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Boston Brewing/Samuel Adams founder: Culture, civilization and Groundhog Day all made possible by beer

February 2, 2011

Jim Koch (third from left), founder of The Boston Brewing Company, which brews Samuel Adams beer, collects the necessary items for his induction Tuesday as an honorary member of the Inner Circle: A bronze groundhog, a couple of plaques and a poster of President Bill Deeley, held up here by Jeff Lundy (far right). Looking on are Deeley and Inner Circle Vice-President Mike Johnston.

Bad weather — which continues as such — and the Pittsburgh Steelers’ upcoming Super Bowl were running themes during the annual Groundhog Banquet Tuesday evening, where Inner Circle President Bill Deeley cautioned those who would be attending today’s prognostication by Punxsutawney Phil.

“Tomorrow, I have no idea what will happen,” as to whether Punxsy Phil will predict six more weeks of winter or an early spring. “I’ll tap on the door, and he’ll tell me what it will be. If it’s wrong, it’s because I misinterpreted.”

“Are you tired of winter? Are you tired of temperatures below 20 degrees? And do you believe?” Toastmaster and Fair Weatherman Jeff Lundy asked the audience. “Are you ready for an early spring?” he asked, to which the audience answered in the affirmative.

He also said he had adjusted his phrases for this year’s banquet from past years, this year opting for, “Does a woodchuck chuck wood,” and, “Pittsburgh’s going to the Super Bowl! Here we go!”

Guest speaker Jim Koch, founder of The Boston Brewing Company, which brews Samuel Adams beer, said he appreciates and admires what the community has done to promote Groundhog Day, which is world famous and is an event “created from a dirt hump and a rodent.”

That remark elicited laughs from the audience and a playful — yet firm — tap from the cane of Deeley, who said Koch’s honorary membership in the Inner Circle was now “probationary.”

“The whole world looks to Punxsutawney to see what the weather will do,” Koch said.

He also said that the only true weather forecaster is Punxsutawney Phil, as reports in his home of Boston were calling for a foot of snow in Pittsburgh, into which Koch was flying for the festivities.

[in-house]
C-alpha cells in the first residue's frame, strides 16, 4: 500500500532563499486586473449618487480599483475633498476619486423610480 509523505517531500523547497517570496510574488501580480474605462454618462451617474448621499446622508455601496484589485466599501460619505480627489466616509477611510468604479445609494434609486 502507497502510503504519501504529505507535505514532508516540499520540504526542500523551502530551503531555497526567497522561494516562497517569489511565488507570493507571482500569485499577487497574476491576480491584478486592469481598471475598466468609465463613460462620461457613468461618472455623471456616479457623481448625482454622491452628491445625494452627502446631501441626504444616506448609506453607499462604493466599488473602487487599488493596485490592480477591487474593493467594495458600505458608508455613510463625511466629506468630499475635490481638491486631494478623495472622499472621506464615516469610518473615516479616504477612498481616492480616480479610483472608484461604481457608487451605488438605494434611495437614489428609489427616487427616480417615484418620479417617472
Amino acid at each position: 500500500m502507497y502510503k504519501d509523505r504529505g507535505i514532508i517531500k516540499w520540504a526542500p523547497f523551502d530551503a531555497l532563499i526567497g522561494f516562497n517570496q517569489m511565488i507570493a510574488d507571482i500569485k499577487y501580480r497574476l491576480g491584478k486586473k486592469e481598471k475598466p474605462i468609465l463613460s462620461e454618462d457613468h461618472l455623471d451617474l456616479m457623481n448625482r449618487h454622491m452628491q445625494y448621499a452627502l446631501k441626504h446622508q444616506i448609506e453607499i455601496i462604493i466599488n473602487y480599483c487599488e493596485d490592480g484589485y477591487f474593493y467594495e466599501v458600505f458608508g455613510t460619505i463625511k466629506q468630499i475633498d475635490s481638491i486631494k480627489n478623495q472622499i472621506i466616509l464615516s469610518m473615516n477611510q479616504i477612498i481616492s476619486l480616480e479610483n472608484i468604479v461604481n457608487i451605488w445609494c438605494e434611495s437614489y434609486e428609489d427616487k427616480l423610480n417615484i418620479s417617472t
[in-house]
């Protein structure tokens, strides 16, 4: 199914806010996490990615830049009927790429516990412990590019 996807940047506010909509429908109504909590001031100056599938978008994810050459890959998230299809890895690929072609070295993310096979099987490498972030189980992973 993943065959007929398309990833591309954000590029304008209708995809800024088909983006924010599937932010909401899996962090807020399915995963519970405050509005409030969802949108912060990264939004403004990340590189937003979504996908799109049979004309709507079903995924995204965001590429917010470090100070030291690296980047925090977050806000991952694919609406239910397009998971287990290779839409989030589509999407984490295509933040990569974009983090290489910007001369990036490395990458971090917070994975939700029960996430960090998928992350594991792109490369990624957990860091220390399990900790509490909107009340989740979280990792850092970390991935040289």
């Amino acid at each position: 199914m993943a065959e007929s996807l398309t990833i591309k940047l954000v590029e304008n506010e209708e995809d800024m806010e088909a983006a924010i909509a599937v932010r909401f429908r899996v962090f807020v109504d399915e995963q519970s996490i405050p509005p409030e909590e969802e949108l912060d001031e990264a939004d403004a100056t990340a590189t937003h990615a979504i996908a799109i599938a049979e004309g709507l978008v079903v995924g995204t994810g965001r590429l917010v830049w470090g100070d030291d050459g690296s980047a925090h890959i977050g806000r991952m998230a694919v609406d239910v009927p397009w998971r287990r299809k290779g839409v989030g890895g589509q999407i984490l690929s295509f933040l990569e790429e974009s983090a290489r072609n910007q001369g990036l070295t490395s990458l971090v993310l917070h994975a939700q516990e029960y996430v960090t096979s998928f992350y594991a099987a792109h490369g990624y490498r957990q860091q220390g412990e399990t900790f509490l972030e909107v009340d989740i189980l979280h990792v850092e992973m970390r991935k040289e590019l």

He took an earlier flight and awoke to find Pittsburgh not covered in a foot of snow, but rain and drizzle.

“In this weather forecasting game, my money is on the groundhog,” Koch said.

A descendant of German immigrants, Koch said he knows why he was invited to Punxsutawney: Because of the common Germanic connections, and while people have been gracious in welcoming him, “I know it’s because I sent beer in.”

Twenty-seven years ago, Koch began brewing Samuel Adams in his kitchen, hoping to brew 5,000 barrels in limited supply. Today, the Boston Brewing Company brews two million barrels. Despite being the largest American-owned brewery in the United States, it has only 0.9 percent of the market share.

“We went from being invisible, to infinitesimal to tiny,” Koch said. “Maybe in another 278 years, we’ll get to small.”

As he did in an interview with The Spirit last week, Koch said that he believes that wine is inferior to beer: “When we do beer tastings, we drink it. With wine tastings, they spit it out. Beer has all the dignity and nobility that wine does.”

He said while traveling from Europe to the new world, the pilgrims stopped in Massachusetts — not because that was their original destination, but because they ran out of beer.

Koch said, from the Mayflower log: “For we could not now take time for further search, our victuals being pretty much spent, especially our beer.”

He also said that in moderation, consuming beer can prolong one’s life.
“That’s why we have culture, civilization and Groundhog Day,” Koch said

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